• Number of players: A good version of Final Fight has two, but it is not unusual to only see one.
  • Love you, AbbyLet’s Talk about Mighty Final Fight for a second: This is one of the few beat ‘em up games where it feels like the level up system is justified, as it doesn’t completely break the difficulty of the game depending on your level (it mostly just gives you extra health and a fireball). This, almost by default, makes Mighty Final Fight one of the best beat ‘em ups out there, and certainly top two for the NES (see also Project, The Manhattan). And the final boss is a cyborg gangster, which is better than some dork imitating a disability while tossing off crossbow bolts.
  • Favorite Final Fighter: Mayor Haggar is how I learned to stop worrying and love the piledriver.
  • Forever Friends: Guy and Cody have appeared in Street Fighter Alpha and Street Fighter 4. Cody returned again for Street Fighter 5 (with Lucia and Abigail!). And Mike Haggar has been showing up in the Versus franchise. But the Final Fight trio never appeared in a playable incarnation in the same videogame ever again. Well, unless you count Final Fight Revenge, which no one does, least of all its participants.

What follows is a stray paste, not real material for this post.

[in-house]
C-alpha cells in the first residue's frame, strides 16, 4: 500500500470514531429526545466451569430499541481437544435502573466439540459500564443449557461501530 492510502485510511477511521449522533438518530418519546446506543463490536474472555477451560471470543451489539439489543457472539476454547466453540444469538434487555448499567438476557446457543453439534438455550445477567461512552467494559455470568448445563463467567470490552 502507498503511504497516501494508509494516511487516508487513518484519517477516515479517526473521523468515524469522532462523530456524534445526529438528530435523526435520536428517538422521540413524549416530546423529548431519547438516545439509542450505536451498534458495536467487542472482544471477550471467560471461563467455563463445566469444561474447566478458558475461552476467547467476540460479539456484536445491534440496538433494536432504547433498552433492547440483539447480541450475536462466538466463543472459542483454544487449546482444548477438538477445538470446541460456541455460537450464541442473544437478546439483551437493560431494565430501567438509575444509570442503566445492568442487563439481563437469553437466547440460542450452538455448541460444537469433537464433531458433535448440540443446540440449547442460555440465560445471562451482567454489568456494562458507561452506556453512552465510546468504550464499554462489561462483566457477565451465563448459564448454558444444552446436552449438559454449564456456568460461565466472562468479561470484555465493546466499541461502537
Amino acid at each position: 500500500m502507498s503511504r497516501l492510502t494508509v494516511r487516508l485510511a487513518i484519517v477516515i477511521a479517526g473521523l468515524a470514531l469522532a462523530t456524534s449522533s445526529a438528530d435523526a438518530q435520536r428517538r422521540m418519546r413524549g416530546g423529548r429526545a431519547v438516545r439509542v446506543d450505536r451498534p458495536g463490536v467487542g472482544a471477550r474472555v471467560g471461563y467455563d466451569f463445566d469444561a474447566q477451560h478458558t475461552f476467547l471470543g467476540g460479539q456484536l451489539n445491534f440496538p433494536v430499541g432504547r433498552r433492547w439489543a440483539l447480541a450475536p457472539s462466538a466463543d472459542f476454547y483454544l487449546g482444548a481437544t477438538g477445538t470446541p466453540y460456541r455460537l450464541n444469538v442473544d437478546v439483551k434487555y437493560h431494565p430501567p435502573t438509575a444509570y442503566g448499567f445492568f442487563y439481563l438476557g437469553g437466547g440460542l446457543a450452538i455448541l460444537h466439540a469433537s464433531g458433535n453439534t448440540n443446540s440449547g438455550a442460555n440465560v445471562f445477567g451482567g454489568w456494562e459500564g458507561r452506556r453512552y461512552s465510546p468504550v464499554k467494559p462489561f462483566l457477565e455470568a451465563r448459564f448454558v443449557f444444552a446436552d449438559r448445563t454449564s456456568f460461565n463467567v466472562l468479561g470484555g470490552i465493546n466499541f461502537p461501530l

• Have fun!What’s in a name: In addition to Poison’s identity issues, the SNES/GBA versions rename Damnd and Sodom (to Thrasher and Katana, respectively). I understand having to think of the children when seeing a name that sounds an awful lot like “damned”, but Sodom is biblical, people! You religious people love the Bible, right? Leave the poor Japanophile be. And he was named for a German thrash metal band, anyway…
  • Did you know: Katana/Sodom is the only boss in Final Fight that doesn’t call for reinforcements. I guess this means he’s honorable?
  • Would I play again: I am occasionally nostalgic enough to replay Final Fight. I don’t usually last past the subway, but I’m pretty sure Damnd will never be able to enjoy a hamburger again.

What’s next? Random ROB has chosen… Shock Troopers for the Neo Geo! That’s shocking! And maybe trooping! Please look forward to whatever that means!

OH MY GOD

FGC #332 Marvel vs. Capcom Infinite

Note: This article may contain general spoilers for the story mode of Marvel vs. Capcom Infinite. Nothing heavy, but you have been warned.